It is therefore necessary in the present case to take account, for the purpose of considering reservations, of two important special features: first, as has been said, the fact that the Convention specifies in Article 64 (art. 64) which reservations are authorised and secondly, the fact that the Convention has set up an organised control system and that it is therefore the institutions constituted under that system which, as in the Belilos case, are called upon to determine the compatibility of a reservation with the terms of the Convention.

It is therefore this control machinery and it alone, in other words essentially the Court, which can rule on the validity of a reservation. That is moreover what has on occasion happened, but in less than satisfactory conditions because a question of a practical nature arises in addition to the legal issue.

Reference may be made in this regard to the Belilos judgment, in which the Court, examining an application concerning Switzerland, had to consider an "interpretative declaration" deposited when that country ratified the Convention, in 1974, and took the view, in its judgment delivered in 1988, that the declaration in question could not be accepted. It therefore ruled on the substance of the case without taking account of the reservation. But that meant that for fourteen years Switzerland had been under the impression that its declaration was valid. Following the Court’s judgment, it made another "interpretative declaration", which was therefore submitted some considerable time after ratification (which gives rise to another problem, which will be examined below).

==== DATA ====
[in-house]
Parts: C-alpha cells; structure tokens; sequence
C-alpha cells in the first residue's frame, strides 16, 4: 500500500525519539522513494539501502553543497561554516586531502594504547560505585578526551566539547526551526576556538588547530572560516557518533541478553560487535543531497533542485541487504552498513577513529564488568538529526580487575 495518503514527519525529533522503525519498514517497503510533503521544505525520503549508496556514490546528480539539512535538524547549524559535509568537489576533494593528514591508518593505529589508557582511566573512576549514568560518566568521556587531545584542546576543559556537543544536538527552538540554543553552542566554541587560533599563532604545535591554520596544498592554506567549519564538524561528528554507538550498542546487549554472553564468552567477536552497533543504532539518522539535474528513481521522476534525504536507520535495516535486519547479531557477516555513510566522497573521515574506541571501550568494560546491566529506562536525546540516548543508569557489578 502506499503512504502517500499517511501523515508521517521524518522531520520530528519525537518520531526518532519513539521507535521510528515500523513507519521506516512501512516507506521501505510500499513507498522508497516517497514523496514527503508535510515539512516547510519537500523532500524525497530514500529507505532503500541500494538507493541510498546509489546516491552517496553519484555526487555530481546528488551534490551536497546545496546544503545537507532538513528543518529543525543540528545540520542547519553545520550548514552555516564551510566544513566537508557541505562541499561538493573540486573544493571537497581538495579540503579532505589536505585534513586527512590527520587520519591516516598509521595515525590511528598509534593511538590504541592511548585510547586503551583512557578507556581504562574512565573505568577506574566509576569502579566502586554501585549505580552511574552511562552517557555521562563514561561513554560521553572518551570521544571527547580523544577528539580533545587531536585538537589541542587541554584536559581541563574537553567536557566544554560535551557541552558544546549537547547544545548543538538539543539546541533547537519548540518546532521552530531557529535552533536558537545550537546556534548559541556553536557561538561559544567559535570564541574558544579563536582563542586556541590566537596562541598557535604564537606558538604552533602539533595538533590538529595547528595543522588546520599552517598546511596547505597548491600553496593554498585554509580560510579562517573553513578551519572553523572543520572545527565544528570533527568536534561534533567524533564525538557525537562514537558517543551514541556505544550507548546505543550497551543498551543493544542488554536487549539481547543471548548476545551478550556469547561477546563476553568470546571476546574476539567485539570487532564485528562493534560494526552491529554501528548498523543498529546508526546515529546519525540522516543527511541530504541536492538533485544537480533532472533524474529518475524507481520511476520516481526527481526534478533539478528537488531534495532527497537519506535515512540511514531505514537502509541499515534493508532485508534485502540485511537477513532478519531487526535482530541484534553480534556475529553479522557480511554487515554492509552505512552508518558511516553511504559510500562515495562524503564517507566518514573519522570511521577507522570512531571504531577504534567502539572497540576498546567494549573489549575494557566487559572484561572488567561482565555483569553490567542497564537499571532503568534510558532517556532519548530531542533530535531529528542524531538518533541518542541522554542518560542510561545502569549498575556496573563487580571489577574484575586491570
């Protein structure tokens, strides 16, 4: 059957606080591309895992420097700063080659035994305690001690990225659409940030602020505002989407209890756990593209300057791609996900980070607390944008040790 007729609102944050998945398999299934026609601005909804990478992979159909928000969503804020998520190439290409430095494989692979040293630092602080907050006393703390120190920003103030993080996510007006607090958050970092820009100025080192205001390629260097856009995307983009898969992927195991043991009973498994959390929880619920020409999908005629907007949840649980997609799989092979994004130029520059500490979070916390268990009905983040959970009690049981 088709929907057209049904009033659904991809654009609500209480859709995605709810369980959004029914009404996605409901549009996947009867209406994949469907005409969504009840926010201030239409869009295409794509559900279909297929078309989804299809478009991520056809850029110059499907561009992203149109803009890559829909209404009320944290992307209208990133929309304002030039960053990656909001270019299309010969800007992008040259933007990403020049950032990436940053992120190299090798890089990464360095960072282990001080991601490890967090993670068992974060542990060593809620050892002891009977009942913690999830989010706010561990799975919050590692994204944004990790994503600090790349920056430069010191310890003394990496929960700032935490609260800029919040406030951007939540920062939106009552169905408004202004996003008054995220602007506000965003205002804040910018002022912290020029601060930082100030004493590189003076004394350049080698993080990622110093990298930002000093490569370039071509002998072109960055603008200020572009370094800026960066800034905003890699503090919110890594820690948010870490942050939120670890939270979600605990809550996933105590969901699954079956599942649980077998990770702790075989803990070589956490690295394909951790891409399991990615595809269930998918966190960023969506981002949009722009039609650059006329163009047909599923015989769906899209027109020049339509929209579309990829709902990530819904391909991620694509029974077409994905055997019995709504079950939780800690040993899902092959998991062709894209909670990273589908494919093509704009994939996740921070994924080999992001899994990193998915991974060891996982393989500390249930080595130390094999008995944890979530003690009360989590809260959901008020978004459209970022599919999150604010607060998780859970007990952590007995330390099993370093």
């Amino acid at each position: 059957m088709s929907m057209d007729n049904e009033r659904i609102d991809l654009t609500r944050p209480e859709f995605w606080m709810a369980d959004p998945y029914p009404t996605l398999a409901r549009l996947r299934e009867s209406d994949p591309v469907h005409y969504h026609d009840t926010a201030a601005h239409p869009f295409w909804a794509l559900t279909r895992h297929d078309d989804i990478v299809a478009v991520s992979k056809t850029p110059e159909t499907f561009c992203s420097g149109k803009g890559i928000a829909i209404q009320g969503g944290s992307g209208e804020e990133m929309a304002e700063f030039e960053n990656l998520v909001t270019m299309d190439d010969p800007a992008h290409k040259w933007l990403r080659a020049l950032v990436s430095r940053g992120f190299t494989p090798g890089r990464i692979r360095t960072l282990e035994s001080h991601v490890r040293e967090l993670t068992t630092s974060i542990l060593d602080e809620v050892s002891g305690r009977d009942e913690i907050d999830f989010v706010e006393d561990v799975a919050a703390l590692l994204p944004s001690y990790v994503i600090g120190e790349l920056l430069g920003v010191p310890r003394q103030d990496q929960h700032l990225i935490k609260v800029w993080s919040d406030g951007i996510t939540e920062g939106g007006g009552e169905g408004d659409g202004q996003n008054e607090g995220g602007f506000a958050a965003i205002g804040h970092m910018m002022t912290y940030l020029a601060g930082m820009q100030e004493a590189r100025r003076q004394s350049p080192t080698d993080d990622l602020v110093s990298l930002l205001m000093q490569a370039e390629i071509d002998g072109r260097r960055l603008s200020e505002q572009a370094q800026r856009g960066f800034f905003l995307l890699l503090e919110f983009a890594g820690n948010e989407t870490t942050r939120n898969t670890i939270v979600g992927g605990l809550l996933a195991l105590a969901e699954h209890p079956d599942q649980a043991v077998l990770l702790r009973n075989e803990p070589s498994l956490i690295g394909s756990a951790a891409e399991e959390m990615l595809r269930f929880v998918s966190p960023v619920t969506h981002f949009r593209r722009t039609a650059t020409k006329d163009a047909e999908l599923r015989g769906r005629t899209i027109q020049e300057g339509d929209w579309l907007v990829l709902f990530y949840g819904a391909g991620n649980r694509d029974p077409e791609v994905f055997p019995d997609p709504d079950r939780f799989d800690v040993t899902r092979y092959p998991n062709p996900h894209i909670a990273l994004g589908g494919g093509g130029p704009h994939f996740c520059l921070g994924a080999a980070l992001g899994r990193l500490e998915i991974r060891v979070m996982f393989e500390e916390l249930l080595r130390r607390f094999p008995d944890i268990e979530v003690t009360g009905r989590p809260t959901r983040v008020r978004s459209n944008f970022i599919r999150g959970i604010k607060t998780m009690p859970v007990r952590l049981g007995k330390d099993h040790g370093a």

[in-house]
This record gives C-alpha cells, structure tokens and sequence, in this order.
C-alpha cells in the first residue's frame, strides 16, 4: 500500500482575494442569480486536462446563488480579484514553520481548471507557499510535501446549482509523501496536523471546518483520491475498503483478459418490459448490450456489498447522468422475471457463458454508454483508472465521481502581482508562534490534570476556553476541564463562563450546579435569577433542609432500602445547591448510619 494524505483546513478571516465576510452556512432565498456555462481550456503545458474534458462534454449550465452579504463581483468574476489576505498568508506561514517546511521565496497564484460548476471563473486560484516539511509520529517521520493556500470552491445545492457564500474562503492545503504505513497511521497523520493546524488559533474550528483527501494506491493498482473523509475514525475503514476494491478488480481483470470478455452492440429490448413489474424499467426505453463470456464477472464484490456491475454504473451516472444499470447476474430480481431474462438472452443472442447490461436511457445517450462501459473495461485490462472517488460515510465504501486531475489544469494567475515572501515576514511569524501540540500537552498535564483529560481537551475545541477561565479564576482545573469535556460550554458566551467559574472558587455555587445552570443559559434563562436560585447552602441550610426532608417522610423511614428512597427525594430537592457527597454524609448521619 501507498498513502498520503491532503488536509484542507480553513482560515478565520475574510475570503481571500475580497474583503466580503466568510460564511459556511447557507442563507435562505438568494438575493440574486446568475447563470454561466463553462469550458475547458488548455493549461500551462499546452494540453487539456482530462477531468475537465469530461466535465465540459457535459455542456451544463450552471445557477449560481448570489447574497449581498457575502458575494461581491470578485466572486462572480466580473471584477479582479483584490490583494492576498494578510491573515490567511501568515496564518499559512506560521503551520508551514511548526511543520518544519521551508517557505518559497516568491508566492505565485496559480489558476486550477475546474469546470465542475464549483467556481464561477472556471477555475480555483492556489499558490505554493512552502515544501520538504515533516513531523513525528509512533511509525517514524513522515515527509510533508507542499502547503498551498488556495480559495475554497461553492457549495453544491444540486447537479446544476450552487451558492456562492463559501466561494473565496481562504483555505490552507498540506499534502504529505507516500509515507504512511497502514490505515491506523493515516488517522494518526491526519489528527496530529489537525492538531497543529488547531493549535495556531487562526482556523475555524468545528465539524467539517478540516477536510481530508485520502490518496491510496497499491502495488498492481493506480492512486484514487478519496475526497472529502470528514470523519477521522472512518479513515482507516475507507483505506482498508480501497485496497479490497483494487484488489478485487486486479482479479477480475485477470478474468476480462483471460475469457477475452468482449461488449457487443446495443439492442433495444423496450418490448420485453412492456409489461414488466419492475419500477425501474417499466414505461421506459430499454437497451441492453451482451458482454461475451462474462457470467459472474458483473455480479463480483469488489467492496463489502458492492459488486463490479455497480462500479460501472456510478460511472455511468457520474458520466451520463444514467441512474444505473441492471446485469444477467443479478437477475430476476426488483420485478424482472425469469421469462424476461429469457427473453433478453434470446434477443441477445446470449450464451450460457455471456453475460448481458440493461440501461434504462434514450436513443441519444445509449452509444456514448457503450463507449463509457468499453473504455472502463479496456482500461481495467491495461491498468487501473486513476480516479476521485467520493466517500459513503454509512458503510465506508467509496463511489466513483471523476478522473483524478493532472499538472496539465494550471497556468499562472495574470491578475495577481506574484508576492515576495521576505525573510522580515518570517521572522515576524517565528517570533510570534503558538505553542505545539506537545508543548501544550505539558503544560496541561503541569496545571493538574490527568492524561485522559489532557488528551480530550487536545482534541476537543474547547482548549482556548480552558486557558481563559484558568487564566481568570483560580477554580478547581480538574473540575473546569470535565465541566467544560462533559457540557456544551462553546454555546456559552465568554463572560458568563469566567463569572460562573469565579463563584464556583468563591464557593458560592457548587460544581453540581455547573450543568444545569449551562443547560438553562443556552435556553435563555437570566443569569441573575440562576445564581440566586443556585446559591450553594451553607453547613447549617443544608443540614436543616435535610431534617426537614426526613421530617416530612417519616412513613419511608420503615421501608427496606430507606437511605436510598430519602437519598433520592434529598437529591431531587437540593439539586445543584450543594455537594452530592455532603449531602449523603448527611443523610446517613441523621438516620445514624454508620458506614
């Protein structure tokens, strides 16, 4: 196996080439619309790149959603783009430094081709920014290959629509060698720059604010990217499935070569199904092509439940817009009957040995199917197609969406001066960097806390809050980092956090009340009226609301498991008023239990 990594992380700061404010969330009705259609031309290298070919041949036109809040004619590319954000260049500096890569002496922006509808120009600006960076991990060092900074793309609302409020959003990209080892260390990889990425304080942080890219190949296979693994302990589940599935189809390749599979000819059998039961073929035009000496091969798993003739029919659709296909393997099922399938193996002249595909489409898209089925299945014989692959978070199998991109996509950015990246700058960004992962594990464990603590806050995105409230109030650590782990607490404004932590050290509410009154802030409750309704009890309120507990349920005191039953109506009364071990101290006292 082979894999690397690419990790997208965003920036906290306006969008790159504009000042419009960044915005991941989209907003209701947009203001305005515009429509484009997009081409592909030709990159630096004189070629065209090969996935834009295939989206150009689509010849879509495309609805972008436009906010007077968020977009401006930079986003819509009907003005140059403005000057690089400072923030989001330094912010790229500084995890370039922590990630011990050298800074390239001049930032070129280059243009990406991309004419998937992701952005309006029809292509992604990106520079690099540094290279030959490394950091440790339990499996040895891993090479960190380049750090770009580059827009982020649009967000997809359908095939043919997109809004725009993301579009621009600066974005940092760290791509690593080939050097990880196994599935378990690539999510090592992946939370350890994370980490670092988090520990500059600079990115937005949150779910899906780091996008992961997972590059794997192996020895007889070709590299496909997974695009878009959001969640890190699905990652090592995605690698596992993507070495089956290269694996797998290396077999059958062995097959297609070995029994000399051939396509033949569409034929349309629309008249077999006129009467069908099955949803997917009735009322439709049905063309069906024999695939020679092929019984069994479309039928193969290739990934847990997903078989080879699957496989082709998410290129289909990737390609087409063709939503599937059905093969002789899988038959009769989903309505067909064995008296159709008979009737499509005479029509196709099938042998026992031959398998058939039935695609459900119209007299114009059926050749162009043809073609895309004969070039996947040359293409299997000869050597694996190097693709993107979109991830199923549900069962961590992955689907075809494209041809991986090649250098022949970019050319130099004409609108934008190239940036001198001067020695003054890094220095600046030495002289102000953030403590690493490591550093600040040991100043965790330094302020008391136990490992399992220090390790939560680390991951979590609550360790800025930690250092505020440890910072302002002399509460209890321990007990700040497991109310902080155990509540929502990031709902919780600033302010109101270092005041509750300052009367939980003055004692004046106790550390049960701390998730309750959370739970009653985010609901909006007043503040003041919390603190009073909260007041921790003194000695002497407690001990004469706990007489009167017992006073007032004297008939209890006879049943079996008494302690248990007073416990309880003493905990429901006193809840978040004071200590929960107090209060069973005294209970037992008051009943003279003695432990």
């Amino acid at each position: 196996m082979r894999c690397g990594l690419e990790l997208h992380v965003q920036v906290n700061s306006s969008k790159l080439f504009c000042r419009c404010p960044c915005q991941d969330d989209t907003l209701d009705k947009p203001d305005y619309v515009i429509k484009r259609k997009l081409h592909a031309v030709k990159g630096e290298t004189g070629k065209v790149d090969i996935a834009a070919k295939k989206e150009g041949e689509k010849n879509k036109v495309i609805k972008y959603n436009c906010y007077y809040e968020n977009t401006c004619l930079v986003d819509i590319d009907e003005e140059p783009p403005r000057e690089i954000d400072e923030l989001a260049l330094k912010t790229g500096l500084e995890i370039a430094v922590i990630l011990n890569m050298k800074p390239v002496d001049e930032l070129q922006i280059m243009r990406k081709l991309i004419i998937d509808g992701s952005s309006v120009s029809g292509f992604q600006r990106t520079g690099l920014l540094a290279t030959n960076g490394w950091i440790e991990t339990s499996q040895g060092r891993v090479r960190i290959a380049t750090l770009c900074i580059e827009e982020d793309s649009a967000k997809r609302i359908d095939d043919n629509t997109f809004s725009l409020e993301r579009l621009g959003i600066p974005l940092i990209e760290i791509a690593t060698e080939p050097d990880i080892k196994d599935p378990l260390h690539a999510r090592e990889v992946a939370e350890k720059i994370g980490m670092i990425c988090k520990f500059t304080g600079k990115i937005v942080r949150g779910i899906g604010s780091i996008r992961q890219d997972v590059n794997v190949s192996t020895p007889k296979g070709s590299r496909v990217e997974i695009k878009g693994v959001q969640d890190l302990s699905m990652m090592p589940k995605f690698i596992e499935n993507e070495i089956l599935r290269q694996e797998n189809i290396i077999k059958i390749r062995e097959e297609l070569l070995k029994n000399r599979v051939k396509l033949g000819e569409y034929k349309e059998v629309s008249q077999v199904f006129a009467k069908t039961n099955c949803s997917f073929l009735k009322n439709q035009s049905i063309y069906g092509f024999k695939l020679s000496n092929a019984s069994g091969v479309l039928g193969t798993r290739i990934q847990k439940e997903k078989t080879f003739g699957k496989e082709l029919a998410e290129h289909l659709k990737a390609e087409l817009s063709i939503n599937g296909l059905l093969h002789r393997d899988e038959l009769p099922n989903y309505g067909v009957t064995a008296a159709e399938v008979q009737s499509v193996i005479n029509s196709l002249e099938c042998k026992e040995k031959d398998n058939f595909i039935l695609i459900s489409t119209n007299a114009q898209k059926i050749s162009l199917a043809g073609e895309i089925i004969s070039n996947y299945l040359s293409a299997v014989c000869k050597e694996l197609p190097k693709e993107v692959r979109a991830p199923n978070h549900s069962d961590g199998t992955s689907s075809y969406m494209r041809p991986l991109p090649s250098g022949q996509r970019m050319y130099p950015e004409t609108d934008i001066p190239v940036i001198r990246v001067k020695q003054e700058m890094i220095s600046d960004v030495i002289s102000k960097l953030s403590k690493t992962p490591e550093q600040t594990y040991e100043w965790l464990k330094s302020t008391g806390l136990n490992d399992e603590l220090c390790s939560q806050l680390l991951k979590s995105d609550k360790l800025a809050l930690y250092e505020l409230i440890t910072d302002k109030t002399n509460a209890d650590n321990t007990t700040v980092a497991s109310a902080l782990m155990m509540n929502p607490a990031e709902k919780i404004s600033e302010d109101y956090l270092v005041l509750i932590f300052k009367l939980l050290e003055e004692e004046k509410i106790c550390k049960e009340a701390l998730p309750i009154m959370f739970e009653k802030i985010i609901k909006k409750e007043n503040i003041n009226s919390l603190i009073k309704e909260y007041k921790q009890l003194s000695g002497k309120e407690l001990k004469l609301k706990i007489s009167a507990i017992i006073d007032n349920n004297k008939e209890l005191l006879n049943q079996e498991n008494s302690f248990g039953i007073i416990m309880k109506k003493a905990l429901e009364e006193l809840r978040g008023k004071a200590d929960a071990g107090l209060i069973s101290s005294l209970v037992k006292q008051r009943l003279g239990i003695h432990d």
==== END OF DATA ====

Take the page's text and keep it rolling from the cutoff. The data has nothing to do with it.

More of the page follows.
We must therefore ask ourselves how many reservations already deposited by various States really comply with the conditions laid down in Article 64 (art. 64). It suffices to read the text of such reservations to appreciate that there is some cause for concern. Behind the impressive façade of ratification of the Convention by all the member States of the Council of Europe, reservations sometimes constitute regrettable cracks.

So what should be done? And here a distinction should be drawn between reservations which have already been deposited and those which may be in the future by new member States.